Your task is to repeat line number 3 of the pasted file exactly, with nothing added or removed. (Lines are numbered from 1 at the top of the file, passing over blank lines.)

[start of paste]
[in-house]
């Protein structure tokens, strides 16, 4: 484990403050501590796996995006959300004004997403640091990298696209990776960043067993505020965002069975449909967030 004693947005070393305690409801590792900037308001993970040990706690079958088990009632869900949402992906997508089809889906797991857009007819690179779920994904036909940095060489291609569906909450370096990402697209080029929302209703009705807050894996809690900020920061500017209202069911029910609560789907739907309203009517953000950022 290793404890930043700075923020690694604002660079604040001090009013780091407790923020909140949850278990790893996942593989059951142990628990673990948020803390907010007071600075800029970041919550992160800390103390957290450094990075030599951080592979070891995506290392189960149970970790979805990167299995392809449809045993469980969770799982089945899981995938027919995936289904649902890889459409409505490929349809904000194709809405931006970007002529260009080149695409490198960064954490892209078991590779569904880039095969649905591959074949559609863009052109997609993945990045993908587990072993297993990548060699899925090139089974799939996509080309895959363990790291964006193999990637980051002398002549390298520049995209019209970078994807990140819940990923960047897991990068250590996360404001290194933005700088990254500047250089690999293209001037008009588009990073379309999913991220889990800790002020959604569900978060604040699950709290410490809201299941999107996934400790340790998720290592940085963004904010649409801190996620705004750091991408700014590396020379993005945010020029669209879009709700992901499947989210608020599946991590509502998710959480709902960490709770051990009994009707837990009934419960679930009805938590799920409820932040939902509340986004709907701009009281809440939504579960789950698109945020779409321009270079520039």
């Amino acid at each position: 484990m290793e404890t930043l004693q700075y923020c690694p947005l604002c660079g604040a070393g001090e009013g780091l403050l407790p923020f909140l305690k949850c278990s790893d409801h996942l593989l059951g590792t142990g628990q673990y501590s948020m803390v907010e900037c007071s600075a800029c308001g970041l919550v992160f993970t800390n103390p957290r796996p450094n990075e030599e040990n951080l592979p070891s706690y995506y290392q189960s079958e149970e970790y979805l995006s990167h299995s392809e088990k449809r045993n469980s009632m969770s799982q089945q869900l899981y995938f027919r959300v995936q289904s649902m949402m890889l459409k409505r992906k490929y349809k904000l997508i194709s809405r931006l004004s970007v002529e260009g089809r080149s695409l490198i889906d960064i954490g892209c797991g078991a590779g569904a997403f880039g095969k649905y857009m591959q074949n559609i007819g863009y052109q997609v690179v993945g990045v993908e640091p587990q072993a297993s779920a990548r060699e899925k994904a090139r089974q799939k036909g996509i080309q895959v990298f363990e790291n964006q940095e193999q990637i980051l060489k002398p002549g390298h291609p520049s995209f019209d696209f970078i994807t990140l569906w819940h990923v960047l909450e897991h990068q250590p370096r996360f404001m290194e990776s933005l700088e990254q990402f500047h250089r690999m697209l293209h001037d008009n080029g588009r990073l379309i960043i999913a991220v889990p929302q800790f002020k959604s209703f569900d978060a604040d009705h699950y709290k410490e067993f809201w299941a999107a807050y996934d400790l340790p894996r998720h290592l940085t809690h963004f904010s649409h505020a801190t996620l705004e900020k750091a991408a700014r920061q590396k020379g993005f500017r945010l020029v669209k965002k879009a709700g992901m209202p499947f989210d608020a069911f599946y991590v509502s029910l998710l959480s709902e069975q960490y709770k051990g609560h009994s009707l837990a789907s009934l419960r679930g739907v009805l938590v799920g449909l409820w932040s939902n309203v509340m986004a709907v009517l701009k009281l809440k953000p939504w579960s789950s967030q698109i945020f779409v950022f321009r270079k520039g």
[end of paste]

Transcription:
């Amino acid at each position: 484990m290793e404890t930043l004693q700075y923020c690694p947005l604002c660079g604040a070393g001090e009013g780091l403050l407790p923020f909140l305690k949850c278990s790893d409801h996942l593989l059951g590792t142990g628990q673990y501590s948020m803390v907010e900037c007071s600075a800029c308001g970041l919550v992160f993970t800390n103390p957290r796996p450094n990075e030599e040990n951080l592979p070891s706690y995506y290392q189960s079958e149970e970790y979805l995006s990167h299995s392809e088990k449809r045993n469980s009632m969770s799982q089945q869900l899981y995938f027919r959300v995936q289904s649902m949402m890889l459409k409505r992906k490929y349809k904000l997508i194709s809405r931006l004004s970007v002529e260009g089809r080149s695409l490198i889906d960064i954490g892209c797991g078991a590779g569904a997403f880039g095969k649905y857009m591959q074949n559609i007819g863009y052109q997609v690179v993945g990045v993908e640091p587990q072993a297993s779920a990548r060699e899925k994904a090139r089974q799939k036909g996509i080309q895959v990298f363990e790291n964006q940095e193999q990637i980051l060489k002398p002549g390298h291609p520049s995209f019209d696209f970078i994807t990140l569906w819940h990923v960047l909450e897991h990068q250590p370096r996360f404001m290194e990776s933005l700088e990254q990402f500047h250089r690999m697209l293209h001037d008009n080029g588009r990073l379309i960043i999913a991220v889990p929302q800790f002020k959604s209703f569900d978060a604040d009705h699950y709290k410490e067993f809201w299941a999107a807050y996934d400790l340790p894996r998720h290592l940085t809690h963004f904010s649409h505020a801190t996620l705004e900020k750091a991408a700014r920061q590396k020379g993005f500017r945010l020029v669209k965002k879009a709700g992901m209202p499947f989210d608020a069911f599946y991590v509502s029910l998710l959480s709902e069975q960490y709770k051990g609560h009994s009707l837990a789907s009934l419960r679930g739907v009805l938590v799920g449909l409820w932040s939902n309203v509340m986004a709907v009517l701009k009281l809440k953000p939504w579960s789950s967030q698109i945020f779409v950022f321009r270079k520039g």